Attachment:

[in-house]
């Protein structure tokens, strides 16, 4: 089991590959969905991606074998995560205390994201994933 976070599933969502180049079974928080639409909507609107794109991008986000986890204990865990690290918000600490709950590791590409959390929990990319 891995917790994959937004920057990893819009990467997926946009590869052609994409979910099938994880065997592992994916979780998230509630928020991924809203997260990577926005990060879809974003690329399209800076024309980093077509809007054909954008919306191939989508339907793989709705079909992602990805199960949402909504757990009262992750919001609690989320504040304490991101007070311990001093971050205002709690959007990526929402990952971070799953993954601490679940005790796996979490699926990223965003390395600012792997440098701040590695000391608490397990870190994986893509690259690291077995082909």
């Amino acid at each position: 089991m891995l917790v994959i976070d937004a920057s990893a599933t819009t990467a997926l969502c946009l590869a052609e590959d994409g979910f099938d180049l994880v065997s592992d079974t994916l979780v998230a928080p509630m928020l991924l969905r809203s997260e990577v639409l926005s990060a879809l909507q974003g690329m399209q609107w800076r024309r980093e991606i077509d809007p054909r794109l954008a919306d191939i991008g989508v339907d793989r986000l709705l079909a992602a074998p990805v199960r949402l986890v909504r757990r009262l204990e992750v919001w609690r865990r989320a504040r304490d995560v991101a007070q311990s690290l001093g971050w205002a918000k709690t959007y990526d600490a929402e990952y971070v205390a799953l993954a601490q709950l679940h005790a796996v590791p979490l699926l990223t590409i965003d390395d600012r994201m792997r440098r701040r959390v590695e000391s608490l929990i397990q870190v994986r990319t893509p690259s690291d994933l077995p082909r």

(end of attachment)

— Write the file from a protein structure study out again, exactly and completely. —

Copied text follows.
[in-house]
């Protein structure tokens, strides 16, 4: 089991590959969905991606074998995560205390994201994933 976070599933969502180049079974928080639409909507609107794109991008986000986890204990865990690290918000600490709950590791590409959390929990990319 891995917790994959937004920057990893819009990467997926946009590869052609994409979910099938994880065997592992994916979780998230509630928020991924809203997260990577926005990060879809974003690329399209800076024309980093077509809007054909954008919306191939989508339907793989709705079909992602990805199960949402909504757990009262992750919001609690989320504040304490991101007070311990001093971050205002709690959007990526929402990952971070799953993954601490679940005790796996979490699926990223965003390395600012792997440098701040590695000391608490397990870190994986893509690259690291077995082909």
């Amino acid at each position: 089991m891995l917790v994959i976070d937004a920057s990893a599933t819009t990467a997926l969502c946009l590869a052609e590959d994409g979910f099938d180049l994880v065997s592992d079974t994916l979780v998230a928080p509630m928020l991924l969905r809203s997260e990577v639409l926005s990060a879809l909507q974003g690329m399209q609107w800076r024309r980093e991606i077509d809007p054909r794109l954008a919306d191939i991008g989508v339907d793989r986000l709705l079909a992602a074998p990805v199960r949402l986890v909504r757990r009262l204990e992750v919001w609690r865990r989320a504040r304490d995560v991101a007070q311990s690290l001093g971050w205002a918000k709690t959007y990526d600490a929402e990952y971070v205390a799953l993954a601490q709950l679940h005790a796996v590791p979490l699926l990223t590409i965003d390395d600012r994201m792997r440098r701040r959390v590695e000391s608490l929990i397990q870190v994986r990319t893509p690259s690291d994933l077995p082909r």